Dylan Hartley red card overshadows Leicester’s title triumph

Northampton hooker insists comment was directed at opposing player not referee


Leicester 37 Northampton 17:Dylan Hartley is in danger of missing the British and Irish Lions tour after he became the first player to be sent off in an Aviva Premiership final.

The Northampton captain was dismissed for allegedly calling referee Wayne Barnes a “f****** cheat” shortly before the interval in Leicester’s victory at Twickenham.

The minimum ban for swearing at officials is six weeks but Hartley has insisted, via Saints director of rugby Jim Mallinder, that his comments were aimed at Leicester hooker Tom Youngs.

Hartley will face a disciplinary hearing this week, likely to be on Tuesday.

The Lions confirmed to Press Association Sport that if Hartley is unavailable for their second tour match, against Western Force on June 5th, then he would be replaced in the squad.

A Lions spokesman said: “Warren Gatland has always indicated that these players (competing in Premiership and Pro12 finals) would not play in the first match against the Barbarians but they would have to be available for the second match of the tour.

“That is the criteria for Hartley coming on tour. If he gets a suspension that prevents him from making that second game then that is where we are.”

Ireland hooker Rory Best would be favourite to replace Hartley in the Lions squad, should that situation occur.

Mallinder said Hartley’s version of events was backed up by a number of other senior players.

“I asked Dylan at half-time and I’ve just asked him again ‘what happened? What did you say?’ He said he was talking to Tom Youngs.

“If you talk like that to a player I wouldn’t expect anything to happen. Clearly, Wayne Barnes has believed Dylan has spoken to him.

“I support Dylan. He is my captain. If he says he wasn’t speaking to the referee and he was speaking to a player on the floor I can only support what he says.”

An incident-packed final saw Leicester skipper Toby Flood not last the first half because of concussion, while Northampton assistant coach Dorian West, speaking during a pitchside television interview, accused Leicester boss Richard Cockerill of “intimidating” match officials.

The game ultimately went Tigers’ way as Dubliner Niall Morris and fellow winger Vereneki Goneva, lock Graham Kitchener and Lions centre Manu Tuilagi scored tries, with Flood booting a penalty and conversion and his replacement George Ford kicking four penalties.

But Northampton, despite being down to 14 men for half the contest, conjured tries as Stephen Myler, Ben Foden and Lee Dickson all collected touchdowns, with Myler adding one conversion.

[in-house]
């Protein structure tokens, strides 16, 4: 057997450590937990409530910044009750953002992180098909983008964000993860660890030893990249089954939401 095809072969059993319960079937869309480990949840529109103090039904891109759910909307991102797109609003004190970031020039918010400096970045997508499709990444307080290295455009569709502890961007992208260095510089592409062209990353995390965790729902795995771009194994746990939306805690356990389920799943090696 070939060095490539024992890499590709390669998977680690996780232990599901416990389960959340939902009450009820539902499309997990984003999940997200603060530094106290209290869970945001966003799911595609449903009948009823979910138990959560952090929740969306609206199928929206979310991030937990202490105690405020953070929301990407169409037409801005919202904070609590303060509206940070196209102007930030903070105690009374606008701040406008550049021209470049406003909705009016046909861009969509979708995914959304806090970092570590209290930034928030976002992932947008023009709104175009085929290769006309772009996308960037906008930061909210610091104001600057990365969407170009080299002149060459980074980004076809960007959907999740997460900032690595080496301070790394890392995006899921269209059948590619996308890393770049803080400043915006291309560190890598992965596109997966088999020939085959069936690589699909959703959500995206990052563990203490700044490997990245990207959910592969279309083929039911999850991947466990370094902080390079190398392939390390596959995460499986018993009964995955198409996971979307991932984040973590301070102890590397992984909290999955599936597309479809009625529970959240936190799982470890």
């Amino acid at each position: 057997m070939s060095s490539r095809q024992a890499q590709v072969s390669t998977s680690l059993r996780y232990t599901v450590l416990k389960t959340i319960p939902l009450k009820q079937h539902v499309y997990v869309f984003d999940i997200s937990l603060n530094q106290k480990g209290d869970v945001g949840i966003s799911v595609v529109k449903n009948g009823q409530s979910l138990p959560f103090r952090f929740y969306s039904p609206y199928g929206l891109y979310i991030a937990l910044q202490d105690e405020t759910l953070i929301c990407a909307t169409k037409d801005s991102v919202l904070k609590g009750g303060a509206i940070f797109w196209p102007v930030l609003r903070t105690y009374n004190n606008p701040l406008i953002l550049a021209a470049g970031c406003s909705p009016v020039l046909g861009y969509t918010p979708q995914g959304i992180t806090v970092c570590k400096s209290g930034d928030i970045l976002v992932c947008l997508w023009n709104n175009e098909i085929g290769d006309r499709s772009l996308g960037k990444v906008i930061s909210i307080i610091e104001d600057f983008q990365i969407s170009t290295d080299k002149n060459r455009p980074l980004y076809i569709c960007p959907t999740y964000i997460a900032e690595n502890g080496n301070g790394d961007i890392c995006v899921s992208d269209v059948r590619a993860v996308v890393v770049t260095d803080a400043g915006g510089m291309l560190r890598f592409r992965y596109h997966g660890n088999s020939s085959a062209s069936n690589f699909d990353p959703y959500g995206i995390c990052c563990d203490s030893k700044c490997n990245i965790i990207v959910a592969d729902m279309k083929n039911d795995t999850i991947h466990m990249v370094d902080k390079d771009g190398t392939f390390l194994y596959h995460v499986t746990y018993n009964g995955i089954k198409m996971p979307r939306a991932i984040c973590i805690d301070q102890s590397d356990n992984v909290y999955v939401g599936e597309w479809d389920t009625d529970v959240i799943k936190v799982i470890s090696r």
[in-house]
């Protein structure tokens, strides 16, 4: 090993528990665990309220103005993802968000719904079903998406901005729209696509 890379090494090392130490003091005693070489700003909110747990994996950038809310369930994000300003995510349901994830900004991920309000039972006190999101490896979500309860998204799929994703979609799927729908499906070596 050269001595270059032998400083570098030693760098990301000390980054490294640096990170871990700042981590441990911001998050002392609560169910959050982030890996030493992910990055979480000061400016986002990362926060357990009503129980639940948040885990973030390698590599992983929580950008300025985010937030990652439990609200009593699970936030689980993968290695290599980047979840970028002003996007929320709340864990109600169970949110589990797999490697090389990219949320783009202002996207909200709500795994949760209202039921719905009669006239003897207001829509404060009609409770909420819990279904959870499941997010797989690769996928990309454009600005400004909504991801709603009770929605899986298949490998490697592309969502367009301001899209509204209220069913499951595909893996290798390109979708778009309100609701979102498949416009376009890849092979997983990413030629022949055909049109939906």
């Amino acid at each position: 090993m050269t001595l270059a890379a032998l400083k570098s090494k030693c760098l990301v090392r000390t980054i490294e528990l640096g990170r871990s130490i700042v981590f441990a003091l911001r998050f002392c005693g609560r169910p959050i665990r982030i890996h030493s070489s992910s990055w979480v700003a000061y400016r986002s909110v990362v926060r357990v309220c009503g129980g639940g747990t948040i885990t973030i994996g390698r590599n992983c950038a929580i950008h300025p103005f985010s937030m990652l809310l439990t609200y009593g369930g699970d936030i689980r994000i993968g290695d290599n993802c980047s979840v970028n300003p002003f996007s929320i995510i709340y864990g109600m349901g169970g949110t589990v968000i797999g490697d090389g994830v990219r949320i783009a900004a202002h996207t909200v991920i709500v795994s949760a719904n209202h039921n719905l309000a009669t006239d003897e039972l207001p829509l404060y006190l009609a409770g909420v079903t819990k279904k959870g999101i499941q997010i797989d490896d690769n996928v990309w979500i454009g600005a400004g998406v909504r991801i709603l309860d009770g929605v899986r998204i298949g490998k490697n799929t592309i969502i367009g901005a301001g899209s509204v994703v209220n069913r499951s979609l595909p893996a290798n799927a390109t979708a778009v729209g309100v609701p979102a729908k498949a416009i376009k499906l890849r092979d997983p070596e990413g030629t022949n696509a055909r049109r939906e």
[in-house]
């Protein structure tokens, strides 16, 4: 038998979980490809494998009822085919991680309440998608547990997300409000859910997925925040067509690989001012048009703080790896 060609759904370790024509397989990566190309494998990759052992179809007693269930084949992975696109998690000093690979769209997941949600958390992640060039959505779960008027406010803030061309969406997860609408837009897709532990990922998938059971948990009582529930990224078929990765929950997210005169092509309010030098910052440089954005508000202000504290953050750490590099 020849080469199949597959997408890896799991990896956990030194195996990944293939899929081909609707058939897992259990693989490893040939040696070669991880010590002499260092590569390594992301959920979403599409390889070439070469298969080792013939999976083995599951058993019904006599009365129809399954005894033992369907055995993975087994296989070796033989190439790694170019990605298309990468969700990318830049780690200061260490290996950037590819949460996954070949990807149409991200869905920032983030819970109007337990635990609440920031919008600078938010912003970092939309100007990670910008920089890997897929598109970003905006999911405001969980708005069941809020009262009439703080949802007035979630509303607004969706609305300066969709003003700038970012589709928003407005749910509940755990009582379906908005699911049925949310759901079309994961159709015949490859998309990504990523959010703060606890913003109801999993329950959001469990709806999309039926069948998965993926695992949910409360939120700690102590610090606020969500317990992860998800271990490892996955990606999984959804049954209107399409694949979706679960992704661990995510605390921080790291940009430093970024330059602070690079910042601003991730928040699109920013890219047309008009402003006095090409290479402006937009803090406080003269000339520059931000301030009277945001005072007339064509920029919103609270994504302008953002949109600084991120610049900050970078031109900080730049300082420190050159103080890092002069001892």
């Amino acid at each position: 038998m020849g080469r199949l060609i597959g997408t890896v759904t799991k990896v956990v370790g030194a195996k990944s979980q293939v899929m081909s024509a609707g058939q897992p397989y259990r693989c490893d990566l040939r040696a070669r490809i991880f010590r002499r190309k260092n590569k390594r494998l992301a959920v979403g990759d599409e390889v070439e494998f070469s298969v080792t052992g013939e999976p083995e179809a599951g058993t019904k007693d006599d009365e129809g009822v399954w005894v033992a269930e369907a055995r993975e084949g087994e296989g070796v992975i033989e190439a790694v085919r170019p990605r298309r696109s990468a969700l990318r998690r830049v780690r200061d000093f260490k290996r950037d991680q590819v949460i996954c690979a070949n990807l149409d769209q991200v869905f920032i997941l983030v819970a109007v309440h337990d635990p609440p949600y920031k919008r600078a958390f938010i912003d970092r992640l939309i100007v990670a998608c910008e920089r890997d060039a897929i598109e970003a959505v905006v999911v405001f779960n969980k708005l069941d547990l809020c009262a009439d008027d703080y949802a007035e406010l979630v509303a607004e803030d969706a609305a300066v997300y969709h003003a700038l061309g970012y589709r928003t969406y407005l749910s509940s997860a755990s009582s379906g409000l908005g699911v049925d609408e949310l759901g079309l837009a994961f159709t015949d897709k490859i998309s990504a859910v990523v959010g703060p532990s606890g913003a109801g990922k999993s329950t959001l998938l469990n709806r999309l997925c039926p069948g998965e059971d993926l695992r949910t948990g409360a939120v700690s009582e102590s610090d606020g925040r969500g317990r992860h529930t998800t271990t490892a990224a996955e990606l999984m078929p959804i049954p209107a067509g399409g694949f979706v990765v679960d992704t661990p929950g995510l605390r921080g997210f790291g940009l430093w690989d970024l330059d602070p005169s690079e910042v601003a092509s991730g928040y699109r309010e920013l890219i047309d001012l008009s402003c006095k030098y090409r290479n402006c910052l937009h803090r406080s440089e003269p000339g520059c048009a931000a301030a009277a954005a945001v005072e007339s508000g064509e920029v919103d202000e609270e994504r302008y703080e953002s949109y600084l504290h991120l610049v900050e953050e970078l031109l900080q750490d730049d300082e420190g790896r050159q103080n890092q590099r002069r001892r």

Leicester deservedly lifted their first Premiership title since 2010 in front of an 81,000 crowd, but it will be overshadowed by Hartley’s red card and the ensuing fall-out.

Leicester arrived in the final for a ninth successive season, and they paraded a starting line-up featuring six Lions.

Hartley was the solitary Lion in Northampton’s ranks, but Saints’ impressive semi-final victory over Saracens confirmed genuine title pedigree despite finishing fourth following the 22-game regular league season.

Leicester, though, flew out of the starting blocks, scoring 10 points in eight points with such authority that Northampton were left wondering what had hit them.

Flood kicked a penalty, and then his defence-splitting inside pass sent Goneva clear. Centre Anthony Allen took the move on before Flood teased Saints’ defence and timed his scoring pass perfectly to Morris, who was named last week in the the Ireland squad to tour the United States and Canada.

Flood landed the conversion, and Leicester — 36-8 conquerors of Northampton when the teams last met two months ago — were off and running.

But their opponents’ response was impressive, hitting back when Dickson took a quick penalty and centre Luther Burrell acted as a strong link to send Myler over.

Leicester then suffered a couple of injury scares, firstly when Lions flanker Tom Croft landed on his shoulder after he was lifted in a lineout, before Flood came off second best following a crunching Courtney Lawes tackle.

The Leicester coaching staff were left fuming by Lawes’s hit, and Flood needed five minutes of treatment until he went off for concussion checks, with Bath-bound Ford taking over from him.

Flood’s departure temporarily left Leicester disorganised, and the Northampton pack camped inside Tigers’ 22 through a series of scrums as it was confirmed Flood would not be returning.

But Leicester soaked up the pressure and forged their way back downfield when full-back Mathew Tait sprinted clear into space, and Ford, on his final Tigers appearance, kicked Leicester 13-5 ahead.

Northampton, frustrated not to have converted territorial supremacy into points, thought they had claimed a second try five minutes before half-time after Foden powered over the line, but Tigers lock Kitchener got underneath him to prevent a clear-cut touchdown.

Television match official Graham Hughes took a long time deliberating before ruling in Leicester’s favour, but both Foden and his watching rugby director Jim Mallinder could not believe it.

But matters then disintegrated for Saints. Myler, having been told by Barnes, that he could not put a 22-metre restart into touch on the full during injury time, promptly did so and the official went back infield for a scrum.

Northampton then infringed, Hartley lost his cool and he received a straight red card, trudging off as Ford kicked the penalty for a 16-5 interval advantage.

Foden cut the arrears with a try early in the second half, but that was cancelled out by Kitchener’s touchdown before resilient Northampton struck again when Dickson crossed and Myler converted.

It was heroic stuff in adversity from Northampton, yet Leicester’s numerical advantage had to tell eventually, and scores from Tuilagi and Goneva finished Saints off.